vivrii at gmail.com
Wed Jul 19 05:34:56 CEST 2006
On 7/18/06, tom sgouros <tomfool at as220.org> wrote:
> > One possible approach that could work in both cases might be texvc
> > which itself is used by mediawiki (the software responsible for
> > wikipedia). To quote directly from the texvc README:
> > "texvc takes LaTeX-compatible equations and produces formatted output in
> > HTML, MathML, and (via LaTeX/dvips/ImageMagick) rasterized PNG images.
> > Input data is parsed and scrutinized for safety, and the output includes
> > an estimate of whether the code is simple enough that HTML rendering
> > will
> > look acceptable."
> I think the real issue here is that posting images via blog software
> like DailyKos is kind of a pain. You can type all you want in the post
> window, and use html formatting as elaborate as you want, but you can't
> upload images to the blog server.
There is no such thing as blog server; there is web server, running
also blog s/w
And one can store images on web server. Well, this would not make any difference
unless this process is automatized. And it is exactly where
with RooLaTeX plug-in comes.
There are plenty other plug-ins, doing different types of formattings
but on their own. RooLaTeX on the other hand uses TeX installation and
this is a problem: to find web
server with TeX installed. Or to have your own web server.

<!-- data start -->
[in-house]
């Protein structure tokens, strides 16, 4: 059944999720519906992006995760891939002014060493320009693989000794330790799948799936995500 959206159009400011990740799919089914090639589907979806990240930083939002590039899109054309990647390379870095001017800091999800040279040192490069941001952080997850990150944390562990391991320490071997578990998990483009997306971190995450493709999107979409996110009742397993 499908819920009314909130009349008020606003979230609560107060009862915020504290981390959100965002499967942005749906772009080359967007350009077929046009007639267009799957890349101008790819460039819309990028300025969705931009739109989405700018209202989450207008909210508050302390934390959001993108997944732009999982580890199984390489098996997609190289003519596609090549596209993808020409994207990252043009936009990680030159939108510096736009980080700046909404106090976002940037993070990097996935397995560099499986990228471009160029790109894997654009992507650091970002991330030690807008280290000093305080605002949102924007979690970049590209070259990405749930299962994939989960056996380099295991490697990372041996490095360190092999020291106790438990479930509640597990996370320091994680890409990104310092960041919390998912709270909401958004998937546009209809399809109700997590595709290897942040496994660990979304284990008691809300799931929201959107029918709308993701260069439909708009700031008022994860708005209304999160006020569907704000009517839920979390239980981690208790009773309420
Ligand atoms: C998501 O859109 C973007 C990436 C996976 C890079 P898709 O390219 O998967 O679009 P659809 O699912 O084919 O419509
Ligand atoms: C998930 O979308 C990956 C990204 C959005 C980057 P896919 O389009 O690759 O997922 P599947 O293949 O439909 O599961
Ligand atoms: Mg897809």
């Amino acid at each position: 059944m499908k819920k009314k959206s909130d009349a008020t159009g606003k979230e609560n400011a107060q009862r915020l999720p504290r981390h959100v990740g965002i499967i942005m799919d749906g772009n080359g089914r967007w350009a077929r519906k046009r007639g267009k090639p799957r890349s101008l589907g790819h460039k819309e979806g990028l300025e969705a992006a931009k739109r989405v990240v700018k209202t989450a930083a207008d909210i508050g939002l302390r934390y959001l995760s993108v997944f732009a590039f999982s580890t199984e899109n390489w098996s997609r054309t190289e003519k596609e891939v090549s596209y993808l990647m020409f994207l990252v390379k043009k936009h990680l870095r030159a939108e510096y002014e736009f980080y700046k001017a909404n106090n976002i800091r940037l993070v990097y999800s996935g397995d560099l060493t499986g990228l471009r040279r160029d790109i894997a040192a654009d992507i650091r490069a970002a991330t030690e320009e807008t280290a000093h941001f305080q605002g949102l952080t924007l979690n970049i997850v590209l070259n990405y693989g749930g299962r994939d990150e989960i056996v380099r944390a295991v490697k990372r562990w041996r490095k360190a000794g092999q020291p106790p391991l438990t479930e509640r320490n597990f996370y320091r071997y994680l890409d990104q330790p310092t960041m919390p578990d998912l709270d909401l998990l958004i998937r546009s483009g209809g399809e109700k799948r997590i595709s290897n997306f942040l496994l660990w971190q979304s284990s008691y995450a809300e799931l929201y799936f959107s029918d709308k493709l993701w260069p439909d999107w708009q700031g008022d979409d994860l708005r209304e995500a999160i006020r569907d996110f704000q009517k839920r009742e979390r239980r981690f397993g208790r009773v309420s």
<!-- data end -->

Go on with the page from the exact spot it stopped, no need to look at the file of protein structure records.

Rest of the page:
Mediawiki has its own TeX, but it should be compiled and it is in
OCaml, so one needs first to download OCaml source, compile it and
then compile texvc using OCaml. Actually I did a similar thing long
ago for different s/w.
> Instead you have to find somewhere
> else to post the images that won't mind the volume of downloads and link
> to them from your posting.
> There are several solutions to converting LaTeX to HTML, but since
> mathML isn't yet a widely used standard, to my knowledge, they all
> convert the equations to PNG or GIF or some image format, and
> segregating these images, posting them on picture-trove.com or wherever,
> and making sure the links from your blog text work properly is hard
> work. Not as hard as coal-mining, say, but computers are supposed to
> make our lives *easier.*
Well, html has rather primitive equation ability, one can display many symbols
but alignment is a big problem.
> So I think the most useful way to reframe the question might be: is
> anyone aware of a LaTeX to HTML converter that does *not* use images for
> equations, and if so, how does it work? As I said, I don't know of one,
> but others on this list know a lot more than me.
html limitations give you no choice
Actually latex2html can produce different formats, MathML included
Victor Ivrii, Department of Mathematics, University of Toronto
More information about the texhax